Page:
I wrote “I can hardly wait for the Russian National to play another decisive match” the other time, and so they did, the other day, against
. A win would be as good as a ticket to the Euro Cup finals, a loss – big trouble. What can be more decisive than that? Slovakia
As a persuasive communication researcher, however, I was slightly disappointed. Apparently, there were no ads filmed specifically for the occasion – nothing more than the general theme ads that could be shown on any channel and occasion, with almost inconspicuous captions signifying that the advertisers were the National’s sponsors or “partners”.
Maybe this is all because the National’s games are now shown on another TV channel, the only one here that is really owned by the Government in the property point of view, and one that tries to be very serious and less populist.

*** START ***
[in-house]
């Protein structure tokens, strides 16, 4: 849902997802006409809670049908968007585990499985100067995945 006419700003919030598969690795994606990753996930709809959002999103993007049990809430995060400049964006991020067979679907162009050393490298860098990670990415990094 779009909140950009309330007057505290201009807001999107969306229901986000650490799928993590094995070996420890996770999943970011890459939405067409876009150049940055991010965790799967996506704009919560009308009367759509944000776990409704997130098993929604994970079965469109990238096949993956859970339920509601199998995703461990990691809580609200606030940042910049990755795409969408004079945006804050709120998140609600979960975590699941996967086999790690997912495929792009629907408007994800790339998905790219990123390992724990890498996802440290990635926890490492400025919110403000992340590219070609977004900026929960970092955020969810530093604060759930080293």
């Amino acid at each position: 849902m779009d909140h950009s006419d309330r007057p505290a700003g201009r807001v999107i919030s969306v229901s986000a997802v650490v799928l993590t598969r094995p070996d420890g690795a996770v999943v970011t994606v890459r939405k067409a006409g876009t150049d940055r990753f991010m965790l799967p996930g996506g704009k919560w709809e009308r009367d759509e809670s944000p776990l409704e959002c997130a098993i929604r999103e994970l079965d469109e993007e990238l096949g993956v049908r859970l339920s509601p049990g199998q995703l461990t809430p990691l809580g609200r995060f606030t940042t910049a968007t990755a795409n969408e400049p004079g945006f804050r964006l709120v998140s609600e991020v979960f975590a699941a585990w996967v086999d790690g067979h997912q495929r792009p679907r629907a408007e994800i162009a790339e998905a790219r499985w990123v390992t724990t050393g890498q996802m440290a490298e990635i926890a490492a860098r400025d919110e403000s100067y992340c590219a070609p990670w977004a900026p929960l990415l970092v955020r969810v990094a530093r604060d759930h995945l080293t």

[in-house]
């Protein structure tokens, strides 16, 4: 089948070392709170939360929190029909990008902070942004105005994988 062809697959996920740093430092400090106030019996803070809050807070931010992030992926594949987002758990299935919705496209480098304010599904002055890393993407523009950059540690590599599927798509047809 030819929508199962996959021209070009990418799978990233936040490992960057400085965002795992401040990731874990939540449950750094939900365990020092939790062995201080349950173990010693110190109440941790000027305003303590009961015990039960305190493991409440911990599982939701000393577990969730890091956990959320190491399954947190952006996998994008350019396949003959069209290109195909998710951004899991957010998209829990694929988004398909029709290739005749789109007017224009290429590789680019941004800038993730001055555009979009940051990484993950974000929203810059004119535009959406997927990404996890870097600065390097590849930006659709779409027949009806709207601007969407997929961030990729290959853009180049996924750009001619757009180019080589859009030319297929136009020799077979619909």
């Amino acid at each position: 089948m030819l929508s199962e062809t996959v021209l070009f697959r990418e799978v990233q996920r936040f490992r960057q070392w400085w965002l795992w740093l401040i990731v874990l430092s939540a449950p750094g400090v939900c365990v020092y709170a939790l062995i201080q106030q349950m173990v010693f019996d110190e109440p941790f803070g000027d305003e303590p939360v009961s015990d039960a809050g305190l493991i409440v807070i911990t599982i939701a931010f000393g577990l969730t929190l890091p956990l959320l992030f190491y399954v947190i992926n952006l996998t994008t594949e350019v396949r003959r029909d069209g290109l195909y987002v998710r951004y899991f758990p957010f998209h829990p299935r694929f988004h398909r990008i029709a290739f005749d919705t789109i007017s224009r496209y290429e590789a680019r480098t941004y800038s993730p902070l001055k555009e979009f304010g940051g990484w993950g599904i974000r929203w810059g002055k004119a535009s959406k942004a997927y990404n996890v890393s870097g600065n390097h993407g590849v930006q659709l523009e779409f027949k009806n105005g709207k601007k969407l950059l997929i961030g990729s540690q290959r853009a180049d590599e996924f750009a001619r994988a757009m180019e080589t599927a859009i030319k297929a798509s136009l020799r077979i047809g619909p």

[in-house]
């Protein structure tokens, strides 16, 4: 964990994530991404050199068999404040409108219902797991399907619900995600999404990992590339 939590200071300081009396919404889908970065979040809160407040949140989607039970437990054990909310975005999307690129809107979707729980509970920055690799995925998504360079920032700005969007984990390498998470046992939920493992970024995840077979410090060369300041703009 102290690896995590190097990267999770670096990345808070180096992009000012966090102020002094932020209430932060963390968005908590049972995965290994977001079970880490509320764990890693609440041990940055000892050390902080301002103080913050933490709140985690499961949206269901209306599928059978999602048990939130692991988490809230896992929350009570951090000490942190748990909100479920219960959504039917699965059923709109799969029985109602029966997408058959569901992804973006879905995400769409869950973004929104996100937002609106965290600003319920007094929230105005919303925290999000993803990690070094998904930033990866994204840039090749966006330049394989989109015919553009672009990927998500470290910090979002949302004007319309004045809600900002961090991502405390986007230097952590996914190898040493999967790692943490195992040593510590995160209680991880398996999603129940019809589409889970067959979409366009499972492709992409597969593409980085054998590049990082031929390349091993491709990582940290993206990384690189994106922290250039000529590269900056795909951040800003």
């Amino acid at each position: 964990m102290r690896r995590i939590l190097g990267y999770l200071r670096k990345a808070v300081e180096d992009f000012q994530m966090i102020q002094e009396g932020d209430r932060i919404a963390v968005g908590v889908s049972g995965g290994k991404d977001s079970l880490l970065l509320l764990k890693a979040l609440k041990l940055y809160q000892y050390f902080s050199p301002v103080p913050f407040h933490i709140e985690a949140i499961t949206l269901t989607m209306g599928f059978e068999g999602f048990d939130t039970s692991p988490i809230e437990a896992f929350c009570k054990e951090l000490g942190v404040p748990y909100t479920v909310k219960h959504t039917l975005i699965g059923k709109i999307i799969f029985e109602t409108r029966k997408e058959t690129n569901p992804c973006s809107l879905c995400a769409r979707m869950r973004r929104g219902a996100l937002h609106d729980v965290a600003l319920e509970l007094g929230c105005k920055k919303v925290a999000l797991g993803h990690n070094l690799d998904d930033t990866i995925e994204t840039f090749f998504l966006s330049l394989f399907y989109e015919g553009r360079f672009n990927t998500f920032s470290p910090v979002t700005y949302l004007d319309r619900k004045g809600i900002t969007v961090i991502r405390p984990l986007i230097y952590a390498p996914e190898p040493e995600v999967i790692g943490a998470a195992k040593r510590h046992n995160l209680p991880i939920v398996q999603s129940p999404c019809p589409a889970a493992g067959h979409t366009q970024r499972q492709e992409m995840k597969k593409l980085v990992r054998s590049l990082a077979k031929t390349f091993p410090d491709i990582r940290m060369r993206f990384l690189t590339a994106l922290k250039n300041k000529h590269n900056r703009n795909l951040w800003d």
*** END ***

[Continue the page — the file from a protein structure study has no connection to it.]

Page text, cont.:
On the other hand, with all that political activity that is going on currently it’s possible that soccer simply isn’t the first thing that’s on the public’s mind.
Or, it could mean that I’m right and the failures like those I described in that post the other time really hurt the advertisers’ business, and the account ledgers thereof testified thereto.
What with all that, the initial disappointment was that, without any advertising, there was no way to make a prognosis. Or was there? As one of the rules of semiotics says, the absence of a sign in a position that dictates the use of a sign is a sign in itself. The deliberate decision not to play the tune of the National Soccer Struggle would mean, I reasoned, that the issue was perceived as too serious to be dishonored by using it as a joke or a vehicle for an advertising message. I figured that meant the National was likely to win. And guess what – they did!